Sept. 05–New Mexico is once again riding high with projections of $1.2 billion in “new” money for the coming budget year, due in large part to surging oil production in the Permian Basin.
It’s certainly welcome news, particularly given our state’s many needs — everything from skyrocketing crime and homelessness, to underfunded pension systems, to a judicial mandate the state start spending more on public education. But in all the exuberance over the windfall, state lawmakers and the new governor must resist the urge to spend it all — because if history is any indication, this high won’t last.
Like it or not, we have a volatile revenue stream (see above) that relies heavily on market fluctuations of the oil and gas industry, and our state’s fortunes frequently turn on a dime.
So when the legislative session begins in January, our new governor and lawmakers need to be prudent and sock away as much into reserves and the new rainy day fund as is prudent.
Lawmakers have had to go into reserves during downturns in oil and gas just to keep the state above the red ink — in 2016, reserves were just 1 percent of the state’s annual general fund appropriations. That left virtually no cushion in the event of a further drop in revenues or an increase in mandated spending, such as Medicaid. And it damaged the state’s credit rating and made borrowing money for projects more expensive.
Lawmakers led by retiring state Rep. Larry Larrañaga, R-Albuquerque, and joined by Gov. Susana Martinez last year created a true rainy day fund to help the state ride out some revenue lean years. It’s now up to lawmakers and the next governor to put enough into reserves and that fund so they can make a meaningful difference when the need arises.
It’s not as politically profitable as bringing home pork projects, but when the next revenue downturn hits, all will be glad for it. The alternative is a host of painful cuts — as when state employees were handed furloughs, pay freezes and mandatory budget cuts. Sen. John Arthur Smith, D-Deming, vice chair of the powerful Legislative Finance Committee, cautioned colleagues after the revenue projections were unveiled: “Hopefully, we won’t foul this thing up. It’s great news for the entire state, but we still have huge economic problems.”
This is a huge opportunity for the state to get its fiscal house in order and create a buffer so when oil and gas revenues tank again — and they always do — New Mexico doesn’t have to resort to the draconian austerity measures that have been implemented in the not-so-distant past.
Because the only thing worse than having to deal with those brutal budget cuts would be knowing they could have been avoided — or at least made less painful — if lawmakers and the governor had just been more fiscally responsible.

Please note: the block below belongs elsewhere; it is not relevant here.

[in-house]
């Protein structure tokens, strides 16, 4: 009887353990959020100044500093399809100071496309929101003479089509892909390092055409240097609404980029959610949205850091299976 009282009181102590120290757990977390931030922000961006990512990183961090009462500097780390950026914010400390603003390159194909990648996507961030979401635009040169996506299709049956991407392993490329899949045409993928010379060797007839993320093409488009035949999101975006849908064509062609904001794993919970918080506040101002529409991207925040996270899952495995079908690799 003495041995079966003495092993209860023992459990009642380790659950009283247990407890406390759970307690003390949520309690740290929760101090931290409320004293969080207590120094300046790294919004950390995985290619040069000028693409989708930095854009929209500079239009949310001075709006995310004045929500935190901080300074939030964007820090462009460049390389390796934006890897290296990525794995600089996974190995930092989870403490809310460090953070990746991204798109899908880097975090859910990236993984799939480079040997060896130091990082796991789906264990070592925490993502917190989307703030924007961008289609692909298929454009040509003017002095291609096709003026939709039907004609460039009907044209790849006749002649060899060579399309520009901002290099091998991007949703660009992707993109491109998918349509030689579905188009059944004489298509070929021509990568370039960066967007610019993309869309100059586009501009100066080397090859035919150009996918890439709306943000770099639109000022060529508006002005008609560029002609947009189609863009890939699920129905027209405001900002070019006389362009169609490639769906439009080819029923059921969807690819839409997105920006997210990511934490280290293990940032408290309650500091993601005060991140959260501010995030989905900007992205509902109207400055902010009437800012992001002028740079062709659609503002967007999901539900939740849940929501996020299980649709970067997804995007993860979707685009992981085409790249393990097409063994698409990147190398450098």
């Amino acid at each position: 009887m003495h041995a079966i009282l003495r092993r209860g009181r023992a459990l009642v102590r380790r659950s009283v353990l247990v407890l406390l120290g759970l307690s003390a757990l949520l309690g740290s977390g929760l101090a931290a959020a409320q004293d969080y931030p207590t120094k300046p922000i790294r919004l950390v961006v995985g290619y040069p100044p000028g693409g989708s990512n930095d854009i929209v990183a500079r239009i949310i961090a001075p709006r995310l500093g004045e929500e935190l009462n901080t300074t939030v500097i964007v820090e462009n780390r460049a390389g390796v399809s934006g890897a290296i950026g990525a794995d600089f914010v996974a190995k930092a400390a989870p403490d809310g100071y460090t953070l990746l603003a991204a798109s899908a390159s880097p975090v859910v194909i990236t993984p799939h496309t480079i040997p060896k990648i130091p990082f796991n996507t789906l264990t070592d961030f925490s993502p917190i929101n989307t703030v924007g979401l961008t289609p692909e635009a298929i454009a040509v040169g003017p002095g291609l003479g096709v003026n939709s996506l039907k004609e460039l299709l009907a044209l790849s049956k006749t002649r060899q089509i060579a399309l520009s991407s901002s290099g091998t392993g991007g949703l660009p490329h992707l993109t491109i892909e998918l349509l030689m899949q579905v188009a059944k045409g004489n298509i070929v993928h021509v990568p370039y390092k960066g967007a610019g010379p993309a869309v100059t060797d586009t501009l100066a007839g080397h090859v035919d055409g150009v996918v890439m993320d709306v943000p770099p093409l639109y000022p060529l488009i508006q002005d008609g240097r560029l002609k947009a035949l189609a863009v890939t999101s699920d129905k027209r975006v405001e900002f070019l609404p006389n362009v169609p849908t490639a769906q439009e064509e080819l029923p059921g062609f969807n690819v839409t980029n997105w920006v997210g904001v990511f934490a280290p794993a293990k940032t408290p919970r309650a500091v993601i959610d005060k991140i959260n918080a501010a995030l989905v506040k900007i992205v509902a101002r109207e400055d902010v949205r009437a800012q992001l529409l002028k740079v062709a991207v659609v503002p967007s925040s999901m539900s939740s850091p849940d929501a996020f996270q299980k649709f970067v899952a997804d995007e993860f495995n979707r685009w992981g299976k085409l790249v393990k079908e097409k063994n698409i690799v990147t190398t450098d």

Of course, not every dollar of the new revenue should be put aside. State economists are recommending lawmakers maintain cash reserves of at least 20 percent of state spending — roughly $1.2 billion. A lot of money, but NM is already on track to have $1.1 billion in reserves by the end of fiscal 2019.
The $1.2 billion economists are projecting in “new money” — the difference between projected incoming revenue and current spending levels — should allow state leaders to boost reserves to the suggested 20 percent, pump a little extra into the rainy day fund and then invest in state priorities.
In fact, lawmakers should invest part of this windfall into expanding early childhood education programs like pre-K and in-home visits. Best of all, they can do it without tampering with the state Constitution and going into the permanent fund, diminishing future payouts from that fund to schools.
They should also consider a one-time payment to the pension funds to help cover unfunded liabilities, but only if they are also willing to do the hard work of overhauling benefits for new workers to make the pension systems sustainable.
And they should finally tackle much-needed tax reform, again to ensure long-term financial stability for our state by leveling the paying field for residents and business owners, and ensuring tax breaks deliver a return on investment. They began that arduous task in the midst of the 2017 budget crisis, but haven’t been able to get it across the finish line.
The revenue projections offer a world of opportunities to make forward-thinking decisions. Or we can squander the money for pet projects and feel-good legislation that fail to move the needle. It’s up to lawmakers and our next governor to decide.
This editorial first appeared in the Albuquerque Journal. It was written by members of the editorial board and is unsigned as it represents the opinion of the newspaper rather than the writers.
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